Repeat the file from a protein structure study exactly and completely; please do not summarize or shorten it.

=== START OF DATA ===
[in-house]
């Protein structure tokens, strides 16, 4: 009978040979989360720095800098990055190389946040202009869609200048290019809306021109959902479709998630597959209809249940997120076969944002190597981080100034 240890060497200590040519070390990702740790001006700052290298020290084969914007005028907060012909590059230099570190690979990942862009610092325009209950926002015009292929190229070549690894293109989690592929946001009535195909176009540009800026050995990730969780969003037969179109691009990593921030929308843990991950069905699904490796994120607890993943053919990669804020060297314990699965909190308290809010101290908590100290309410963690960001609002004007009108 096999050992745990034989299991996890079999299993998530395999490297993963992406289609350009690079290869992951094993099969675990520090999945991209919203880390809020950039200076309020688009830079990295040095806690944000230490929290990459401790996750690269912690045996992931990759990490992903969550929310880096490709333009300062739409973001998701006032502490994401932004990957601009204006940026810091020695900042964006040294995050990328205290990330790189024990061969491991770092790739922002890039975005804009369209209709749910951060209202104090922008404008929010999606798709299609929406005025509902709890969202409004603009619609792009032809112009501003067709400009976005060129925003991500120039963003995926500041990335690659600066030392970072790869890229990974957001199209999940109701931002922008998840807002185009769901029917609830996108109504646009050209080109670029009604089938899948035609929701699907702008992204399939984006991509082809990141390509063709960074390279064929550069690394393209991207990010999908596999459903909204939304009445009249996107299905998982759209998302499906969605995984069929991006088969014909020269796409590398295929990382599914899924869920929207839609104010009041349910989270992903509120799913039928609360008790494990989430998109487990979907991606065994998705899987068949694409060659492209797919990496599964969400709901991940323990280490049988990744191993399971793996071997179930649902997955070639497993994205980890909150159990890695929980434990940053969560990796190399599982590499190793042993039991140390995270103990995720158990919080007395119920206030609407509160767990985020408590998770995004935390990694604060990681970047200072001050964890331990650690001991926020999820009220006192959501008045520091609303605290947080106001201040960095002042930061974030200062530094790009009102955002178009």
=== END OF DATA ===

[in-house]
């Protein structure tokens, strides 16, 4: 009978040979989360720095800098990055190389946040202009869609200048290019809306021109959902479709998630597959209809249940997120076969944002190597981080100034 240890060497200590040519070390990702740790001006700052290298020290084969914007005028907060012909590059230099570190690979990942862009610092325009209950926002015009292929190229070549690894293109989690592929946001009535195909176009540009800026050995990730969780969003037969179109691009990593921030929308843990991950069905699904490796994120607890993943053919990669804020060297314990699965909190308290809010101290908590100290309410963690960001609002004007009108 096999050992745990034989299991996890079999299993998530395999490297993963992406289609350009690079290869992951094993099969675990520090999945991209919203880390809020950039200076309020688009830079990295040095806690944000230490929290990459401790996750690269912690045996992931990759990490992903969550929310880096490709333009300062739409973001998701006032502490994401932004990957601009204006940026810091020695900042964006040294995050990328205290990330790189024990061969491991770092790739922002890039975005804009369209209709749910951060209202104090922008404008929010999606798709299609929406005025509902709890969202409004603009619609792009032809112009501003067709400009976005060129925003991500120039963003995926500041990335690659600066030392970072790869890229990974957001199209999940109701931002922008998840807002185009769901029917609830996108109504646009050209080109670029009604089938899948035609929701699907702008992204399939984006991509082809990141390509063709960074390279064929550069690394393209991207990010999908596999459903909204939304009445009249996107299905998982759209998302499906969605995984069929991006088969014909020269796409590398295929990382599914899924869920929207839609104010009041349910989270992903509120799913039928609360008790494990989430998109487990979907991606065994998705899987068949694409060659492209797919990496599964969400709901991940323990280490049988990744191993399971793996071997179930649902997955070639497993994205980890909150159990890695929980434990940053969560990796190399599982590499190793042993039991140390995270103990995720158990919080007395119920206030609407509160767990985020408590998770995004935390990694604060990681970047200072001050964890331990650690001991926020999820009220006192959501008045520091609303605290947080106001201040960095002042930061974030200062530094790009009102955002178009």